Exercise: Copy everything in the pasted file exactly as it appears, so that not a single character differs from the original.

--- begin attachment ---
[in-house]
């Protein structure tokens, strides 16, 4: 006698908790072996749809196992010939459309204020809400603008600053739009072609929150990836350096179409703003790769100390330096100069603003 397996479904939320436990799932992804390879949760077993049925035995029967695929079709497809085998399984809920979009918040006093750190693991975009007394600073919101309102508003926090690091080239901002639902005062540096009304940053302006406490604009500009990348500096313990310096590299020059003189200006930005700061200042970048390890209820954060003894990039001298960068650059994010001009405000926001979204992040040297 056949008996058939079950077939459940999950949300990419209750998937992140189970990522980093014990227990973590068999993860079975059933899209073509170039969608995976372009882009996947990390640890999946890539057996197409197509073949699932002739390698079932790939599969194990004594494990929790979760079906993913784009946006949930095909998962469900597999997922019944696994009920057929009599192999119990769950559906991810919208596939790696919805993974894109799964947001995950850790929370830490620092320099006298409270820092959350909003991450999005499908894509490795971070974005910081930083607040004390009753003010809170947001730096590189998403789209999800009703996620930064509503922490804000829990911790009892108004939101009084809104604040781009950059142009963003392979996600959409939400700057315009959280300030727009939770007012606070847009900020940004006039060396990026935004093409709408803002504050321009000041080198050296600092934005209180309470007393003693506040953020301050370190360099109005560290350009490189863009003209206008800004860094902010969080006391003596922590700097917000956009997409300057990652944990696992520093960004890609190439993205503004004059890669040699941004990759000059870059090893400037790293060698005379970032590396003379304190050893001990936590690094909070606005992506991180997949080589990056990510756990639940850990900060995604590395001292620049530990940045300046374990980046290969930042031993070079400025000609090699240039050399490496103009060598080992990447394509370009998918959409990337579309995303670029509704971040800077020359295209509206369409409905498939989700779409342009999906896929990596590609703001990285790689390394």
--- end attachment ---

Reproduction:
[in-house]
């Protein structure tokens, strides 16, 4: 006698908790072996749809196992010939459309204020809400603008600053739009072609929150990836350096179409703003790769100390330096100069603003 397996479904939320436990799932992804390879949760077993049925035995029967695929079709497809085998399984809920979009918040006093750190693991975009007394600073919101309102508003926090690091080239901002639902005062540096009304940053302006406490604009500009990348500096313990310096590299020059003189200006930005700061200042970048390890209820954060003894990039001298960068650059994010001009405000926001979204992040040297 056949008996058939079950077939459940999950949300990419209750998937992140189970990522980093014990227990973590068999993860079975059933899209073509170039969608995976372009882009996947990390640890999946890539057996197409197509073949699932002739390698079932790939599969194990004594494990929790979760079906993913784009946006949930095909998962469900597999997922019944696994009920057929009599192999119990769950559906991810919208596939790696919805993974894109799964947001995950850790929370830490620092320099006298409270820092959350909003991450999005499908894509490795971070974005910081930083607040004390009753003010809170947001730096590189998403789209999800009703996620930064509503922490804000829990911790009892108004939101009084809104604040781009950059142009963003392979996600959409939400700057315009959280300030727009939770007012606070847009900020940004006039060396990026935004093409709408803002504050321009000041080198050296600092934005209180309470007393003693506040953020301050370190360099109005560290350009490189863009003209206008800004860094902010969080006391003596922590700097917000956009997409300057990652944990696992520093960004890609190439993205503004004059890669040699941004990759000059870059090893400037790293060698005379970032590396003379304190050893001990936590690094909070606005992506991180997949080589990056990510756990639940850990900060995604590395001292620049530990940045300046374990980046290969930042031993070079400025000609090699240039050399490496103009060598080992990447394509370009998918959409990337579309995303670029509704971040800077020359295209509206369409409905498939989700779409342009999906896929990596590609703001990285790689390394």